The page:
What you see is what they want you to get
Ever since 'E.T.' landed, advertisers have been hungry to have their products 'placed' in films
Americans had a funny response to the movie "E.T., the Extraterrestrial" when it first came to theaters 20 years ago: They started eating a lot more Reese's Pieces candy.
Sales of the candy increased by 65 percent just a few weeks after the film came out in 1982, according to Business Week magazine.
What did a movie about an alien creature have to do with candy?
The people who made the movie wanted E.T. to have a favorite snack. Then they had another idea. They went to the makers of M&Ms candies and said: "We'll use your candy, if you'll help advertise our film when it comes out." M&Ms said no. Reese's Pieces said yes.
Millions of people watched the movie, and many probably learned about the candy for the first time. It was the best advertisement Reese's could have hoped for.
It was also the beginning of what is called "product placement." Companies have worked hard ever since to get their products included in movies, on TV, and now even in video games. Sometimes they pay a movie studio to use their products on-screen. Others agree to advertise the movie in return.
Some products are so popular that they don't need to exchange anything in order to appear in a movie. A product like Coca-Cola, for example, is such a big part of American culture that it only seems natural to see it in movies.
Most movies now include dozens of product placements. Some in the movie business say that using real products makes entertainment seem more real.
But specific products are primarily used for two reasons: (1) to make money for filmmakers, and (2) to get viewers to buy the products.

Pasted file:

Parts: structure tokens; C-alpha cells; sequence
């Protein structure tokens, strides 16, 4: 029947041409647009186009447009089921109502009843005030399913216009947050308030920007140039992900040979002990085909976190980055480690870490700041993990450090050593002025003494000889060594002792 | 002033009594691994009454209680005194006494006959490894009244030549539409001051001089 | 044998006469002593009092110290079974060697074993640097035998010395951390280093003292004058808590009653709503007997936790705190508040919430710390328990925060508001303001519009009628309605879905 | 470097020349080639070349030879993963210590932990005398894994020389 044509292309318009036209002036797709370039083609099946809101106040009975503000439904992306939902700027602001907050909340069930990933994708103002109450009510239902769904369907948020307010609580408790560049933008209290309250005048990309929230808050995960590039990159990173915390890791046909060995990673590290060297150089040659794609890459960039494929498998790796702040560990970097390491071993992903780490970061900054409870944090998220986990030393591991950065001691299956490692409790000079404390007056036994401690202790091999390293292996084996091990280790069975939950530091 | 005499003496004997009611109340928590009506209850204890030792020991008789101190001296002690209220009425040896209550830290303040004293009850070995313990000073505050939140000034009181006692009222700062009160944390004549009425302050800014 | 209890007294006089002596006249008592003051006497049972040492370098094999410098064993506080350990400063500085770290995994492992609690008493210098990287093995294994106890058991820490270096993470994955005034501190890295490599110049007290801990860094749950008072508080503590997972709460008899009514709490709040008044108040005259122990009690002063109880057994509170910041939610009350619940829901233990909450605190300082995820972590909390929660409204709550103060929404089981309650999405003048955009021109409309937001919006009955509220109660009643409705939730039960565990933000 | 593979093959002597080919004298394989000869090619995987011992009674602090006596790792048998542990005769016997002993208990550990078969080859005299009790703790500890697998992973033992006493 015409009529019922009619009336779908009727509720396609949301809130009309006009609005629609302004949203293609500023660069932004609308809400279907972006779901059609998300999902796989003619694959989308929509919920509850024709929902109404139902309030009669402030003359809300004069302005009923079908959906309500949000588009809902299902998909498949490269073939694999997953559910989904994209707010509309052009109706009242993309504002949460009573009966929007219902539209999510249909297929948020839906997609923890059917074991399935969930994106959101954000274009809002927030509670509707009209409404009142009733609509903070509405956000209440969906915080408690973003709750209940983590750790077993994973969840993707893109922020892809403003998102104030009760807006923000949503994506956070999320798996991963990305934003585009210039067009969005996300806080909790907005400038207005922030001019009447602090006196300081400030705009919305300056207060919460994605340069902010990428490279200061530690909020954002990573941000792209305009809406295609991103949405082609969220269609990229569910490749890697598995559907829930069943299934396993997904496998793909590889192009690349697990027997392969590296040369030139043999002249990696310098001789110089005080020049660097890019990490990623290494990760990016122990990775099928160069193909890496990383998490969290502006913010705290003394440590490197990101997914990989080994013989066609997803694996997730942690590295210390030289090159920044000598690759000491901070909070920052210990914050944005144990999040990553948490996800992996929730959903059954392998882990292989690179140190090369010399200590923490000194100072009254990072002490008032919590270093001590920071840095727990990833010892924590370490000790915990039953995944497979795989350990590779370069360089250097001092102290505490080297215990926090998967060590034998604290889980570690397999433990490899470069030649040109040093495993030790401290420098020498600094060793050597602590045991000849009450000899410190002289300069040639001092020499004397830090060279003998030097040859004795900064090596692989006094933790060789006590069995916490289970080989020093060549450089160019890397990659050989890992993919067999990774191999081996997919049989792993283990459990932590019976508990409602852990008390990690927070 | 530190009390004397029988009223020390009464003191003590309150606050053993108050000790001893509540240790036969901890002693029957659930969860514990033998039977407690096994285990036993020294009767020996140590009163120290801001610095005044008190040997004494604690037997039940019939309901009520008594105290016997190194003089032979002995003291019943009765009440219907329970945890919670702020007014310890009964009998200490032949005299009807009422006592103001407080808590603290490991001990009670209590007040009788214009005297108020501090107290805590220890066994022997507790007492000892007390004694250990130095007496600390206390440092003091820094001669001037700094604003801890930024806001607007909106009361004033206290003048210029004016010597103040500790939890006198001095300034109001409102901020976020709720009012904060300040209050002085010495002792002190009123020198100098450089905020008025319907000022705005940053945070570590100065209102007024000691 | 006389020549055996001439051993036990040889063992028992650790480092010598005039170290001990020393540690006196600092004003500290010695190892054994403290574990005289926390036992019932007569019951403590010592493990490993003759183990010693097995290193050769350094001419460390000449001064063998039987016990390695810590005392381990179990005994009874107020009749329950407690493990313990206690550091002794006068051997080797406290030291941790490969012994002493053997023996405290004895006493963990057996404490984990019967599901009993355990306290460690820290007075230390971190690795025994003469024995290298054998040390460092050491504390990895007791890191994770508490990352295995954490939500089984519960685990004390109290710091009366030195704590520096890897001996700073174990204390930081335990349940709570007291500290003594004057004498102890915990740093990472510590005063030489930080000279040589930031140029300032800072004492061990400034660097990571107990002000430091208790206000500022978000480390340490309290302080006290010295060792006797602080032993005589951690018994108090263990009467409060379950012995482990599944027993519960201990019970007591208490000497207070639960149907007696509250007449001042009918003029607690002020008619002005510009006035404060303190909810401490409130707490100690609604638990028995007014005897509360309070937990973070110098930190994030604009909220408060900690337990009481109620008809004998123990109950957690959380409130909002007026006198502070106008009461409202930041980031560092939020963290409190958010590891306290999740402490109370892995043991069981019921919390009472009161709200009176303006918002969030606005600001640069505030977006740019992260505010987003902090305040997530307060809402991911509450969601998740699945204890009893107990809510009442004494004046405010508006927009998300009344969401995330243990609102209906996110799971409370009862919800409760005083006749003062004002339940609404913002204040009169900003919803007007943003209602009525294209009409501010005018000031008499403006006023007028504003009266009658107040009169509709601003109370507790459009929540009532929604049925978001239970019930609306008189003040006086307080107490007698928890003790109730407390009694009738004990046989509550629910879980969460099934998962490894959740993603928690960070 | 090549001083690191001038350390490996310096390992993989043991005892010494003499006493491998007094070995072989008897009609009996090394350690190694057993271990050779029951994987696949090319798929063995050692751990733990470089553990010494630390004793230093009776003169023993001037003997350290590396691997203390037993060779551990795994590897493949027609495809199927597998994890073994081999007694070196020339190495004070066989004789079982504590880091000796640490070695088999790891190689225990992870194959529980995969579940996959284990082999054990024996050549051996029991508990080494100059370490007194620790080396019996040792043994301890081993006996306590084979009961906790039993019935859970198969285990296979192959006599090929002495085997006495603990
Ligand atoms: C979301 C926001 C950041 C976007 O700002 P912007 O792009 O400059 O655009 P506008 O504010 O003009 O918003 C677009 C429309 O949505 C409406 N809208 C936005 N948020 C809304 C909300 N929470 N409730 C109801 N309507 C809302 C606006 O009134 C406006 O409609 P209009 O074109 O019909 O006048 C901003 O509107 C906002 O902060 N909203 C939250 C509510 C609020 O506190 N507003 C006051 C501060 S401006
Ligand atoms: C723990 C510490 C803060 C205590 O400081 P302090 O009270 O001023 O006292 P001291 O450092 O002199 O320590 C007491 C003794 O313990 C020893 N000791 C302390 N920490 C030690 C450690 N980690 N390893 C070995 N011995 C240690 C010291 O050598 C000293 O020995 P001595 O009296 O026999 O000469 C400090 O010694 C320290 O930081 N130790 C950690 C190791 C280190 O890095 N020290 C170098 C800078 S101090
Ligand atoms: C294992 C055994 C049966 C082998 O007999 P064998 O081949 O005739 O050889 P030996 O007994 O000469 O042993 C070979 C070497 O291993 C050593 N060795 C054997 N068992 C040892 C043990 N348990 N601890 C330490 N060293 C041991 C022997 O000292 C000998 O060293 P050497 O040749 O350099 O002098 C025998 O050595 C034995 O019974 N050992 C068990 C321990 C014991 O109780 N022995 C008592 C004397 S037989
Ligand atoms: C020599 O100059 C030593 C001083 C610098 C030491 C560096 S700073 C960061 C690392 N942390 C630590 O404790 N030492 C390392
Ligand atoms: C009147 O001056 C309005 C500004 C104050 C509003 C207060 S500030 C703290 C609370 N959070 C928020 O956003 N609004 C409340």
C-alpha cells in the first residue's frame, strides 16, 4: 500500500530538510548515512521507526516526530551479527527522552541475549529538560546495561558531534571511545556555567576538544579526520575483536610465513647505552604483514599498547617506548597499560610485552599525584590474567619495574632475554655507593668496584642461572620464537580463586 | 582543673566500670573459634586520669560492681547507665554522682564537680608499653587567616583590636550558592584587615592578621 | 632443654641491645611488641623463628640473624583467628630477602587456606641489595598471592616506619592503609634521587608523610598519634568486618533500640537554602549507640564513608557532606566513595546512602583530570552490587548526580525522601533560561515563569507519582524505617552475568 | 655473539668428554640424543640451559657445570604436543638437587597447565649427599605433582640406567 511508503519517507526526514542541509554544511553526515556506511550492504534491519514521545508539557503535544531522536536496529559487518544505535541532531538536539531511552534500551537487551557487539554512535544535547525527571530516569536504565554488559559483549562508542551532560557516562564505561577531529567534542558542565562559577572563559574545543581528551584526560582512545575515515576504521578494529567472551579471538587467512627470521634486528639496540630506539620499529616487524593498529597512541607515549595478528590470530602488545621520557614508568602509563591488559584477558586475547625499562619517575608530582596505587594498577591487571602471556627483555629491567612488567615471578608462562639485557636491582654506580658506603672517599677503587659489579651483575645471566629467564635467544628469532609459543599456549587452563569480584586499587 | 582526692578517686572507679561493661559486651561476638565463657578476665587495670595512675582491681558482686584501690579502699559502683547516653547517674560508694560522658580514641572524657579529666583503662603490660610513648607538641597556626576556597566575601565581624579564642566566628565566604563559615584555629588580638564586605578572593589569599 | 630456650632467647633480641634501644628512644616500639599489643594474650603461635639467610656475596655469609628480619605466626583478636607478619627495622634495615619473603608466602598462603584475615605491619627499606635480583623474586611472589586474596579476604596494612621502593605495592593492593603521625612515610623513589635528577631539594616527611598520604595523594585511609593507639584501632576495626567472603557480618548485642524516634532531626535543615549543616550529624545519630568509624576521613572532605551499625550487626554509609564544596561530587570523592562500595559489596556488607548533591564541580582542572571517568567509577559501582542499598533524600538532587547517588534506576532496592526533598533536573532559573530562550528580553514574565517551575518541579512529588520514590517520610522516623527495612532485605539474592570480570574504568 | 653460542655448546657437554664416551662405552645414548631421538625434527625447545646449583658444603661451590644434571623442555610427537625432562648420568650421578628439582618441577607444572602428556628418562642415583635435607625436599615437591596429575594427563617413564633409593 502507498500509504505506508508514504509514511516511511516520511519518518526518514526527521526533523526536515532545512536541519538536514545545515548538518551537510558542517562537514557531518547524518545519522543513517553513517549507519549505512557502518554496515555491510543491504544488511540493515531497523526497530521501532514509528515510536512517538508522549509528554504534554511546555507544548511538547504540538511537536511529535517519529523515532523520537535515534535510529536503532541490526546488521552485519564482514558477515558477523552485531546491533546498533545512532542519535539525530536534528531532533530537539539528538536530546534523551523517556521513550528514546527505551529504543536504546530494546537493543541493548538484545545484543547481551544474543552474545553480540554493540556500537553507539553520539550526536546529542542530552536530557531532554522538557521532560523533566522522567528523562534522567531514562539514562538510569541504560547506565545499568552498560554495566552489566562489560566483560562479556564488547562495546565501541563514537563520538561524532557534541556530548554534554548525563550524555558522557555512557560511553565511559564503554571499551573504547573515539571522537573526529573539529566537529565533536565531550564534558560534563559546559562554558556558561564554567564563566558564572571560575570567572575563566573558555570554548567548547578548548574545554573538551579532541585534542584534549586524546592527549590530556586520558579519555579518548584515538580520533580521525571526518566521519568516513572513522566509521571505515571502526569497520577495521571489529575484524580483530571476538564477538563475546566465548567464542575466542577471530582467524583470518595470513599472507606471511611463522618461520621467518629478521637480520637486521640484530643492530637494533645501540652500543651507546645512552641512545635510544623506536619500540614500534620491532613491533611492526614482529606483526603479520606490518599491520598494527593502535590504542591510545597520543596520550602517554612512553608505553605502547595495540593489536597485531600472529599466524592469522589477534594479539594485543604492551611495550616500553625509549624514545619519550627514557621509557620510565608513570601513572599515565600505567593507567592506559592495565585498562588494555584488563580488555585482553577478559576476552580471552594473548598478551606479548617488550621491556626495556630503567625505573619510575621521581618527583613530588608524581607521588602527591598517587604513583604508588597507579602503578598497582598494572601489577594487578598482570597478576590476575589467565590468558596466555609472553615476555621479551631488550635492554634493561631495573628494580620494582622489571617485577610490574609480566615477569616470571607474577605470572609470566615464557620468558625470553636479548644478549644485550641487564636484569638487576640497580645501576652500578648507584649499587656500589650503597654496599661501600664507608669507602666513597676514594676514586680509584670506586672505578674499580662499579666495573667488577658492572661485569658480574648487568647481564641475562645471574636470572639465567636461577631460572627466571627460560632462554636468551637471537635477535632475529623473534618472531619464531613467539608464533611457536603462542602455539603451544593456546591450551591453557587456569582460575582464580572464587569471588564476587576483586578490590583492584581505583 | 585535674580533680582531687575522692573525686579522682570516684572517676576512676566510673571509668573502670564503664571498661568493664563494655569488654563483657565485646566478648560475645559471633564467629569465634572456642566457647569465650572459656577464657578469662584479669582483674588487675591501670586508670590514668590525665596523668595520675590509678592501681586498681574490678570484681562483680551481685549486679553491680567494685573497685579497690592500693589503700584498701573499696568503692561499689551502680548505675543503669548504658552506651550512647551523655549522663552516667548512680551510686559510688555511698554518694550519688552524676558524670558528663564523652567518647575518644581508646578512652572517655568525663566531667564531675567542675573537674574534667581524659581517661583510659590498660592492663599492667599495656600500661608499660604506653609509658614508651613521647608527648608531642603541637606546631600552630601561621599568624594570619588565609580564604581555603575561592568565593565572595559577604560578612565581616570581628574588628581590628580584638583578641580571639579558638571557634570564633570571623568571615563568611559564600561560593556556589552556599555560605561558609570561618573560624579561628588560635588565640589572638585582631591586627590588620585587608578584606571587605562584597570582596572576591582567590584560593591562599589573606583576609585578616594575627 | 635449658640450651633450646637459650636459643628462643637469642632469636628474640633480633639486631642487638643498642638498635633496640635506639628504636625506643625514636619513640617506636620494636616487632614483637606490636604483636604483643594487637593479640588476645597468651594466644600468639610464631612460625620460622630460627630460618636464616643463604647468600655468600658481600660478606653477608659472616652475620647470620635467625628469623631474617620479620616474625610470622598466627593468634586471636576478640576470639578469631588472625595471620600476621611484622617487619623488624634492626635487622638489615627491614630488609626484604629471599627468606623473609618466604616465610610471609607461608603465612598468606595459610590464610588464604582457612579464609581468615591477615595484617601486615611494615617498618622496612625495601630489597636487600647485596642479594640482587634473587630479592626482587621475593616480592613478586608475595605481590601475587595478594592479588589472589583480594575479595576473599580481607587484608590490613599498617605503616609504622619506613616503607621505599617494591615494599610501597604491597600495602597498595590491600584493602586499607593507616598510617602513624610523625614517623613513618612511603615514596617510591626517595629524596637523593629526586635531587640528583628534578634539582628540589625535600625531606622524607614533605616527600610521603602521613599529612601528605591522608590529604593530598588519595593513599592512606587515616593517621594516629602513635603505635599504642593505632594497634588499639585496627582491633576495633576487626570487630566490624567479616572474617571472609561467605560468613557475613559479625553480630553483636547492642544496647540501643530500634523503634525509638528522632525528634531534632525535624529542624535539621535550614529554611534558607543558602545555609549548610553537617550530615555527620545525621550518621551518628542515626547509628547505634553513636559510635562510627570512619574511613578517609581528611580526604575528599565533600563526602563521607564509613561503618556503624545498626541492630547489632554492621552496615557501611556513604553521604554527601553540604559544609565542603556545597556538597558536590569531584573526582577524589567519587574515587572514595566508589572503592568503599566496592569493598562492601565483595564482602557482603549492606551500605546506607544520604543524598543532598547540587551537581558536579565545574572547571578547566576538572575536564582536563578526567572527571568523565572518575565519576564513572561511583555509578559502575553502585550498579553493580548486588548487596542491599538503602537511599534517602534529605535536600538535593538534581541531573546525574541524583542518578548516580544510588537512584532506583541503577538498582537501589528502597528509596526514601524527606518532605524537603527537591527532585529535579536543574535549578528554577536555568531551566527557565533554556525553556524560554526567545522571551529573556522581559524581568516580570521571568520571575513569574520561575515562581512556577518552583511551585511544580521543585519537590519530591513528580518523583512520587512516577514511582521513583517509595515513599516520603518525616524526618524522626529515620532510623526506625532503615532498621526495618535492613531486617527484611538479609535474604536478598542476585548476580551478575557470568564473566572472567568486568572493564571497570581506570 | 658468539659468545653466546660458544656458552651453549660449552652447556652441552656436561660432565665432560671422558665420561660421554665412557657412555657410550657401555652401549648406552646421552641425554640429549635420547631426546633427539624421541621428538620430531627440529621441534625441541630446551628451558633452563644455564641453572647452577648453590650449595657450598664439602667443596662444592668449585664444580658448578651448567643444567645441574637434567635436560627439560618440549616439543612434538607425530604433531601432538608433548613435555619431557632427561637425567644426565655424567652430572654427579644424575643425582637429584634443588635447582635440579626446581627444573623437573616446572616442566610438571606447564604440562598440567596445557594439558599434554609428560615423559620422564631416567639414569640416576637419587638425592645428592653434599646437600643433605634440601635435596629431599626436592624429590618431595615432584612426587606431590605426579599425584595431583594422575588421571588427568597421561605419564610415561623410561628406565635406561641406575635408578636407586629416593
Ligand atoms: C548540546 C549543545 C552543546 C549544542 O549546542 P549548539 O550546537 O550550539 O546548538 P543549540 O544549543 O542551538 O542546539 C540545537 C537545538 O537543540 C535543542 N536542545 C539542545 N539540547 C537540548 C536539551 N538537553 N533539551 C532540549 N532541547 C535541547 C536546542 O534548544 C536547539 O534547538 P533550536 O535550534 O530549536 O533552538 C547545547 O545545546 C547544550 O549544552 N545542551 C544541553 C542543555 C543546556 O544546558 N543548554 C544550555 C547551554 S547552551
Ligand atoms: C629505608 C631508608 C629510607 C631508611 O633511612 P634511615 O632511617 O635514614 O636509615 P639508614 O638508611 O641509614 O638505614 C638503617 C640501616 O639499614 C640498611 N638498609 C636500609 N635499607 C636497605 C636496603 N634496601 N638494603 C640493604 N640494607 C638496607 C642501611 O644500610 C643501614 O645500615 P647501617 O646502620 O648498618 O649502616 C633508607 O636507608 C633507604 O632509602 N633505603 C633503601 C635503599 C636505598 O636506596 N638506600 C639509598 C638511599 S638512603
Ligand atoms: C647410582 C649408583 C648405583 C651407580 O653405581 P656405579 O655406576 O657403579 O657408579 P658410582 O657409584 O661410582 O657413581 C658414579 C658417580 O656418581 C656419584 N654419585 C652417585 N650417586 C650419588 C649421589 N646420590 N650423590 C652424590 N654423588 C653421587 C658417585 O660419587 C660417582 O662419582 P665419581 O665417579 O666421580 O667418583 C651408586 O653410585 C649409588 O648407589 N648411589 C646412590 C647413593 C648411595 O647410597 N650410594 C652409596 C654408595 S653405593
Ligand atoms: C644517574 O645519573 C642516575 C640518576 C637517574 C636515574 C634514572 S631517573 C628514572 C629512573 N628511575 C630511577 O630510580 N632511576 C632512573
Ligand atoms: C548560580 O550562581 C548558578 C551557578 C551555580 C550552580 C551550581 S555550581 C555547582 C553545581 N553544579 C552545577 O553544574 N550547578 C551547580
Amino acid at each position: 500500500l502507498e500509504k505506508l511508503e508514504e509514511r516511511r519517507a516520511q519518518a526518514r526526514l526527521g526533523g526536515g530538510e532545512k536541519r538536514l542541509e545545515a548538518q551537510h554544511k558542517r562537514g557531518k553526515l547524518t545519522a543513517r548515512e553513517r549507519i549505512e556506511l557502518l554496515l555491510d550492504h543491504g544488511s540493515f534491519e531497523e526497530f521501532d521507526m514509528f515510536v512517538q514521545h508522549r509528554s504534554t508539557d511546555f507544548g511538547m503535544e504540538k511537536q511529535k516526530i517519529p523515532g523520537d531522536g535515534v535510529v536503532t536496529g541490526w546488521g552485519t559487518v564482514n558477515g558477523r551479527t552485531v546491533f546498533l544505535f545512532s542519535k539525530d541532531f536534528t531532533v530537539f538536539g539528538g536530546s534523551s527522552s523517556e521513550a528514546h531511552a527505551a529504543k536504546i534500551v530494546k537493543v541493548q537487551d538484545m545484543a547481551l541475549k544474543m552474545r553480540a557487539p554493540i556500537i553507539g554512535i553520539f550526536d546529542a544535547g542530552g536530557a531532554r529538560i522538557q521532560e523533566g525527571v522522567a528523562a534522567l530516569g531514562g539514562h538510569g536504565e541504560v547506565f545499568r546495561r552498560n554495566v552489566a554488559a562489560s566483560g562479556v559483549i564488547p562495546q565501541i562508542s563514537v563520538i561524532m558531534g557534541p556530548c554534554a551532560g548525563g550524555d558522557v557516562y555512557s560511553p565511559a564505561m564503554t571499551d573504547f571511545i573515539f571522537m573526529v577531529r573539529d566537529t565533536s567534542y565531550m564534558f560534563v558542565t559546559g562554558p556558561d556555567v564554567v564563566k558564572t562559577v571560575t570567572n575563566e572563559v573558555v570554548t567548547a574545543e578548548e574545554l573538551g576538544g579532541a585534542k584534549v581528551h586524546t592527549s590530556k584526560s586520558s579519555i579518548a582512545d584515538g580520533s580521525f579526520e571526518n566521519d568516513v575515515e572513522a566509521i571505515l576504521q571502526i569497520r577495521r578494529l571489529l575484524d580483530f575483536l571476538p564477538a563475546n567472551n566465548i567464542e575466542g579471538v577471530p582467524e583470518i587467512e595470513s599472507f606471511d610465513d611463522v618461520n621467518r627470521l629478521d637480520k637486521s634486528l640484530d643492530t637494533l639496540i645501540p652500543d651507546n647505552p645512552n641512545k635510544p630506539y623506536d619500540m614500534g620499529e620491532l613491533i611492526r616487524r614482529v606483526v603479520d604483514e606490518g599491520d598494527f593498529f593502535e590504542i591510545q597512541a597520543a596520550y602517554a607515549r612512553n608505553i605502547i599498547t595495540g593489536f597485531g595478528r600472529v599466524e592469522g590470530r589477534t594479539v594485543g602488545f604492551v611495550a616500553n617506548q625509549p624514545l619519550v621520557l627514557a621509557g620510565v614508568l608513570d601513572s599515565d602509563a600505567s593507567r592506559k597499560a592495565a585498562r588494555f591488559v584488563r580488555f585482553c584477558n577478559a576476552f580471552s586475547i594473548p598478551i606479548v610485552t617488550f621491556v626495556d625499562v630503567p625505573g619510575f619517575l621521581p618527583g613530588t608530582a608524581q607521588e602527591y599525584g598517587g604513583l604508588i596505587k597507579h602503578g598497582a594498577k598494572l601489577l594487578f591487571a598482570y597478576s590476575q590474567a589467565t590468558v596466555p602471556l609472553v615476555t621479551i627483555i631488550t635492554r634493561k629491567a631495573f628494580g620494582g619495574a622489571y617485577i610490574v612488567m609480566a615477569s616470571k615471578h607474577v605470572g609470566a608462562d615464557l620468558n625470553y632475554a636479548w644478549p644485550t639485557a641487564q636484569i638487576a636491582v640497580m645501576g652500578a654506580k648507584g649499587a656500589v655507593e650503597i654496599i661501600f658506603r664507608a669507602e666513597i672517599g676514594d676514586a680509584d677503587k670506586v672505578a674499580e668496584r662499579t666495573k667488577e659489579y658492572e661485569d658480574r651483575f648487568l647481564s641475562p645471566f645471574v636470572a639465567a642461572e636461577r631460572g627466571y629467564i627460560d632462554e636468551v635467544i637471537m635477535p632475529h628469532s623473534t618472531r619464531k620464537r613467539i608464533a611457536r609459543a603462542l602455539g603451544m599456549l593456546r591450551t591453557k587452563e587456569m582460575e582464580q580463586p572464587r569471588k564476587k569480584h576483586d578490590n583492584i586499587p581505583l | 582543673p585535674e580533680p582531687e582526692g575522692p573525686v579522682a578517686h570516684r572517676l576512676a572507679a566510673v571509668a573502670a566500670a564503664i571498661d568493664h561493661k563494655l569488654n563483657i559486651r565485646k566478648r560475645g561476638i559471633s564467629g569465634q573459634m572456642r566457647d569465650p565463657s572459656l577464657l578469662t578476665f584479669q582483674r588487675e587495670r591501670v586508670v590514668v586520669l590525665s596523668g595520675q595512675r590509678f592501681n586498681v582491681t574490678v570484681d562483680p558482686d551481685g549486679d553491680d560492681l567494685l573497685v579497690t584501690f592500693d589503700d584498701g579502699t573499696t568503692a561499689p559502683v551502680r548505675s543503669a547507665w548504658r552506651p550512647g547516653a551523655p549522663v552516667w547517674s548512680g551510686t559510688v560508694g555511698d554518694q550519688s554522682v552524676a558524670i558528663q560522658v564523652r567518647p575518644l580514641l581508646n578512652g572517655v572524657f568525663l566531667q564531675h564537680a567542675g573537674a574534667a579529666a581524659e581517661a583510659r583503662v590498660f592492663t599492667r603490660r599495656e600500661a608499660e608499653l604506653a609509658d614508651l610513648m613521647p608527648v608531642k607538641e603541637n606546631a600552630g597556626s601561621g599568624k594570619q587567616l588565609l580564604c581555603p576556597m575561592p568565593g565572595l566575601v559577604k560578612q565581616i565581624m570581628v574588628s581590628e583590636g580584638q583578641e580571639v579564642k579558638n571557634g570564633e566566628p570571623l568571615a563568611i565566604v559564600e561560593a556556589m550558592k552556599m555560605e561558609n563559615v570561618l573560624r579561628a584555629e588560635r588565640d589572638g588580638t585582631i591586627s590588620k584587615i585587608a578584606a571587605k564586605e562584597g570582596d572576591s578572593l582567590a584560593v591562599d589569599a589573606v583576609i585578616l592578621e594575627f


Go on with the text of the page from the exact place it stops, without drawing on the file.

Product placements have become enormously popular over the past 15 years.
The movie "Wayne's World" (1992) taught viewers about product placement when the main characters stopped in the middle of the film and said it was time for a "product placement moment."
"Ever since then, kids know better than adults," about product placement, says Jay May, president of Feature This!, a product-placement firm in Los Angeles. "The younger generation is very aware of it."
Last year, the movie "Josie and the Pussycats" even incorporated product placement into the plot. At the end of the film, the villain says that product placements will be the future of advertising to kids.
Apple says that its computers have appeared in more than 1,500 movies and TV shows. Programs with younger audiences like "Friends" and "Buffy the Vampire Slayer" like to use Apples, mostly because they have the image of being fun and casual.
Companies want their products to appear in movies and on TV shows that attract the kind of people most likely to buy their wares.
In 1995, sales of Etch A Sketch and Mr. Potato Head skyrocketed when they appeared in "Toy Story," seen by millions of kids. No product-placement or licensing deals were made for that film. In fact, the Slinky Dog, also featured, had been out of production for years. A new Slinky Dog was quickly rushed into production.
Many film producers decide long before they film a movie that they will use many product placements.
Companies that want their product in a movie often talk with the movie's writers and ask them to make their product an important part of the film.